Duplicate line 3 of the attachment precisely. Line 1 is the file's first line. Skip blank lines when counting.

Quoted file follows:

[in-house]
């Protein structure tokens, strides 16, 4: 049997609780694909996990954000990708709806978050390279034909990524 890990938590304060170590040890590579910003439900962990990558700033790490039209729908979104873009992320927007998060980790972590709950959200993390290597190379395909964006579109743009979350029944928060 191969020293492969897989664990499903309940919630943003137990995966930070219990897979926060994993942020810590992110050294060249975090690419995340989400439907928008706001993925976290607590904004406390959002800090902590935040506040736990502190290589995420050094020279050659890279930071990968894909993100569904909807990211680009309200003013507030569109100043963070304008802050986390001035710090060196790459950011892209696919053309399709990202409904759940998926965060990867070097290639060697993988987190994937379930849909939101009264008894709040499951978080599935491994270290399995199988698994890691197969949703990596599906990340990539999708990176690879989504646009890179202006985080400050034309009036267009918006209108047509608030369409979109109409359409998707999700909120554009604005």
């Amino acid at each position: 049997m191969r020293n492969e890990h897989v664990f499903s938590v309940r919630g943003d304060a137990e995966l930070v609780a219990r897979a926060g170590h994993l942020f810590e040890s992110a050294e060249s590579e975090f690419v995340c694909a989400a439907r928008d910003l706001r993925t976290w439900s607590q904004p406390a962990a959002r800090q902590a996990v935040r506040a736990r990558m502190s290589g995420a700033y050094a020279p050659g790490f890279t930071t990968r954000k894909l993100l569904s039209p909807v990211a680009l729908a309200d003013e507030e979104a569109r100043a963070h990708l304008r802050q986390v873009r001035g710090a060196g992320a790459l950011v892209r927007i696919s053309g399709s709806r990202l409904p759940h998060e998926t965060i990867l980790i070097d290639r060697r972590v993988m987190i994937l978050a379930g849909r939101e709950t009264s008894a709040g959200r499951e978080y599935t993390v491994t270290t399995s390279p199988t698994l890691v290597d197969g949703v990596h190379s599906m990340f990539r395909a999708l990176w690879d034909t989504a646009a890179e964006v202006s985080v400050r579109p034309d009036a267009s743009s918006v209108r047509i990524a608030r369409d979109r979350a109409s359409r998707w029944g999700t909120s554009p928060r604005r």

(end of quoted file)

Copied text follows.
């Amino acid at each position: 049997m191969r020293n492969e890990h897989v664990f499903s938590v309940r919630g943003d304060a137990e995966l930070v609780a219990r897979a926060g170590h994993l942020f810590e040890s992110a050294e060249s590579e975090f690419v995340c694909a989400a439907r928008d910003l706001r993925t976290w439900s607590q904004p406390a962990a959002r800090q902590a996990v935040r506040a736990r990558m502190s290589g995420a700033y050094a020279p050659g790490f890279t930071t990968r954000k894909l993100l569904s039209p909807v990211a680009l729908a309200d003013e507030e979104a569109r100043a963070h990708l304008r802050q986390v873009r001035g710090a060196g992320a790459l950011v892209r927007i696919s053309g399709s709806r990202l409904p759940h998060e998926t965060i990867l980790i070097d290639r060697r972590v993988m987190i994937l978050a379930g849909r939101e709950t009264s008894a709040g959200r499951e978080y599935t993390v491994t270290t399995s390279p199988t698994l890691v290597d197969g949703v990596h190379s599906m990340f990539r395909a999708l990176w690879d034909t989504a646009a890179e964006v202006s985080v400050r579109p034309d009036a267009s743009s918006v209108r047509i990524a608030r369409d979109r979350a109409s359409r998707w029944g999700t909120s554009p928060r604005r």